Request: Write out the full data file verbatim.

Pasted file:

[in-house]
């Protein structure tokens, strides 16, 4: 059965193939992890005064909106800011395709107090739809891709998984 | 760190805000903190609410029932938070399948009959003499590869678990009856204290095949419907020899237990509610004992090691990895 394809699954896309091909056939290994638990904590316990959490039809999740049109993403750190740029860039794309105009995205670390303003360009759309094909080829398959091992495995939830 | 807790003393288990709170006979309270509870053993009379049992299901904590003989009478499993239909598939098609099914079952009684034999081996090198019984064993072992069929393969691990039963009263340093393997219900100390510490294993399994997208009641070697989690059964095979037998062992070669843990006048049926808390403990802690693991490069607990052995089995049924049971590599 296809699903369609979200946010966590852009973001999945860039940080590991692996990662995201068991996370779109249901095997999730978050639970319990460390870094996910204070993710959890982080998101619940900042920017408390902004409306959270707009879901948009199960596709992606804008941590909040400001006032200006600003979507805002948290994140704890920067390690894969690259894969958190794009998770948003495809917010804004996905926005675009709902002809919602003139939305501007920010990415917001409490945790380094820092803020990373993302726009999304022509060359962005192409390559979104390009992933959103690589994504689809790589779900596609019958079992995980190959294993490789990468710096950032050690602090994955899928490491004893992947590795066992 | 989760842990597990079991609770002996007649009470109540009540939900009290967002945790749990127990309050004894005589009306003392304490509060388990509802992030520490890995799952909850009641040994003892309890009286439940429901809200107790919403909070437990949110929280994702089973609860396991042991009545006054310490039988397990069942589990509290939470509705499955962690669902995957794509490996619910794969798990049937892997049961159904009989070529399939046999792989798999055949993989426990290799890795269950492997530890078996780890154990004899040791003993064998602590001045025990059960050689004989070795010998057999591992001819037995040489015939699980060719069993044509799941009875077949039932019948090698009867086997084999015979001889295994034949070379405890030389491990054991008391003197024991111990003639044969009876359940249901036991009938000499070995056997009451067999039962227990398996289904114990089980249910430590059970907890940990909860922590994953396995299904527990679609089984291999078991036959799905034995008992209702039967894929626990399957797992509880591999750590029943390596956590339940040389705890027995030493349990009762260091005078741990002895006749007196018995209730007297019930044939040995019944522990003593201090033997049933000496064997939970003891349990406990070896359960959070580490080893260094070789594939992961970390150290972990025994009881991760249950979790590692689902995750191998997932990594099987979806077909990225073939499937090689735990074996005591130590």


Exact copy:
[in-house]
């Protein structure tokens, strides 16, 4: 059965193939992890005064909106800011395709107090739809891709998984 | 760190805000903190609410029932938070399948009959003499590869678990009856204290095949419907020899237990509610004992090691990895 394809699954896309091909056939290994638990904590316990959490039809999740049109993403750190740029860039794309105009995205670390303003360009759309094909080829398959091992495995939830 | 807790003393288990709170006979309270509870053993009379049992299901904590003989009478499993239909598939098609099914079952009684034999081996090198019984064993072992069929393969691990039963009263340093393997219900100390510490294993399994997208009641070697989690059964095979037998062992070669843990006048049926808390403990802690693991490069607990052995089995049924049971590599 296809699903369609979200946010966590852009973001999945860039940080590991692996990662995201068991996370779109249901095997999730978050639970319990460390870094996910204070993710959890982080998101619940900042920017408390902004409306959270707009879901948009199960596709992606804008941590909040400001006032200006600003979507805002948290994140704890920067390690894969690259894969958190794009998770948003495809917010804004996905926005675009709902002809919602003139939305501007920010990415917001409490945790380094820092803020990373993302726009999304022509060359962005192409390559979104390009992933959103690589994504689809790589779900596609019958079992995980190959294993490789990468710096950032050690602090994955899928490491004893992947590795066992 | 989760842990597990079991609770002996007649009470109540009540939900009290967002945790749990127990309050004894005589009306003392304490509060388990509802992030520490890995799952909850009641040994003892309890009286439940429901809200107790919403909070437990949110929280994702089973609860396991042991009545006054310490039988397990069942589990509290939470509705499955962690669902995957794509490996619910794969798990049937892997049961159904009989070529399939046999792989798999055949993989426990290799890795269950492997530890078996780890154990004899040791003993064998602590001045025990059960050689004989070795010998057999591992001819037995040489015939699980060719069993044509799941009875077949039932019948090698009867086997084999015979001889295994034949070379405890030389491990054991008391003197024991111990003639044969009876359940249901036991009938000499070995056997009451067999039962227990398996289904114990089980249910430590059970907890940990909860922590994953396995299904527990679609089984291999078991036959799905034995008992209702039967894929626990399957797992509880591999750590029943390596956590339940040389705890027995030493349990009762260091005078741990002895006749007196018995209730007297019930044939040995019944522990003593201090033997049933000496064997939970003891349990406990070896359960959070580490080893260094070789594939992961970390150290972990025994009881991760249950979790590692689902995750191998997932990594099987979806077909990225073939499937090689735990074996005591130590």